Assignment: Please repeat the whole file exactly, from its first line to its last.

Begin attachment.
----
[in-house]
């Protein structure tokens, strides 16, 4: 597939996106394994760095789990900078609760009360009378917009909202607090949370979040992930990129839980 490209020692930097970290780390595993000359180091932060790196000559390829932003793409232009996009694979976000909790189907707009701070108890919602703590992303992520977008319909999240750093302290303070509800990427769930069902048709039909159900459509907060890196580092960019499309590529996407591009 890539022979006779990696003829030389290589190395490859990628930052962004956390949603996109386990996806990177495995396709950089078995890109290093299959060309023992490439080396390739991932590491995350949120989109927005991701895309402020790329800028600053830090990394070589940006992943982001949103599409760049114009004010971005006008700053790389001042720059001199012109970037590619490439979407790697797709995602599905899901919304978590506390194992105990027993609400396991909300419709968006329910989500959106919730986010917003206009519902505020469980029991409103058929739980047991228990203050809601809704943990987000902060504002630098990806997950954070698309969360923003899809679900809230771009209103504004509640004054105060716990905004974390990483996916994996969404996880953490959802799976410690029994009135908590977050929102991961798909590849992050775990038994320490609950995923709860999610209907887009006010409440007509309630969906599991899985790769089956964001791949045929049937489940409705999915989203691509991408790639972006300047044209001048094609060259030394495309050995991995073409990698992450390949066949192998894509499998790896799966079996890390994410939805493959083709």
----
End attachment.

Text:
[in-house]
């Protein structure tokens, strides 16, 4: 597939996106394994760095789990900078609760009360009378917009909202607090949370979040992930990129839980 490209020692930097970290780390595993000359180091932060790196000559390829932003793409232009996009694979976000909790189907707009701070108890919602703590992303992520977008319909999240750093302290303070509800990427769930069902048709039909159900459509907060890196580092960019499309590529996407591009 890539022979006779990696003829030389290589190395490859990628930052962004956390949603996109386990996806990177495995396709950089078995890109290093299959060309023992490439080396390739991932590491995350949120989109927005991701895309402020790329800028600053830090990394070589940006992943982001949103599409760049114009004010971005006008700053790389001042720059001199012109970037590619490439979407790697797709995602599905899901919304978590506390194992105990027993609400396991909300419709968006329910989500959106919730986010917003206009519902505020469980029991409103058929739980047991228990203050809601809704943990987000902060504002630098990806997950954070698309969360923003899809679900809230771009209103504004509640004054105060716990905004974390990483996916994996969404996880953490959802799976410690029994009135908590977050929102991961798909590849992050775990038994320490609950995923709860999610209907887009006010409440007509309630969906599991899985790769089956964001791949045929049937489940409705999915989203691509991408790639972006300047044209001048094609060259030394495309050995991995073409990698992450390949066949192998894509499998790896799966079996890390994410939805493959083709």